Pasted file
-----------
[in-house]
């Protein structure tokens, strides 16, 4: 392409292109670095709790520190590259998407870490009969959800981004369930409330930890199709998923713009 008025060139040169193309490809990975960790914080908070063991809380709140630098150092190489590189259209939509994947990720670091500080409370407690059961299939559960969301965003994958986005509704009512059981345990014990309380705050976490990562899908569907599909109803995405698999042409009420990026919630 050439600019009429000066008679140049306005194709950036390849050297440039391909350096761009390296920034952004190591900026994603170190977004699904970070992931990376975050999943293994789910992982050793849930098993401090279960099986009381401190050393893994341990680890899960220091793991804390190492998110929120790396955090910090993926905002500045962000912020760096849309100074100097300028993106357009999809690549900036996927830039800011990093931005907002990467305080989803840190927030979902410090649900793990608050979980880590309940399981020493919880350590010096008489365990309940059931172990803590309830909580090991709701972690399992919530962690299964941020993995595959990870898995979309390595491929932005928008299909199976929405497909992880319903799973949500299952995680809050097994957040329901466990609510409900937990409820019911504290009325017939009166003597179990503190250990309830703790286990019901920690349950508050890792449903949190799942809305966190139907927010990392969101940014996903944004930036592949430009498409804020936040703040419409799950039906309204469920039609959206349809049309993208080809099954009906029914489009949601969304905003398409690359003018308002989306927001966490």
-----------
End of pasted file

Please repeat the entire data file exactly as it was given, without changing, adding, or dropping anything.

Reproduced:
[in-house]
């Protein structure tokens, strides 16, 4: 392409292109670095709790520190590259998407870490009969959800981004369930409330930890199709998923713009 008025060139040169193309490809990975960790914080908070063991809380709140630098150092190489590189259209939509994947990720670091500080409370407690059961299939559960969301965003994958986005509704009512059981345990014990309380705050976490990562899908569907599909109803995405698999042409009420990026919630 050439600019009429000066008679140049306005194709950036390849050297440039391909350096761009390296920034952004190591900026994603170190977004699904970070992931990376975050999943293994789910992982050793849930098993401090279960099986009381401190050393893994341990680890899960220091793991804390190492998110929120790396955090910090993926905002500045962000912020760096849309100074100097300028993106357009999809690549900036996927830039800011990093931005907002990467305080989803840190927030979902410090649900793990608050979980880590309940399981020493919880350590010096008489365990309940059931172990803590309830909580090991709701972690399992919530962690299964941020993995595959990870898995979309390595491929932005928008299909199976929405497909992880319903799973949500299952995680809050097994957040329901466990609510409900937990409820019911504290009325017939009166003597179990503190250990309830703790286990019901920690349950508050890792449903949190799942809305966190139907927010990392969101940014996903944004930036592949430009498409804020936040703040419409799950039906309204469920039609959206349809049309993208080809099954009906029914489009949601969304905003398409690359003018308002989306927001966490």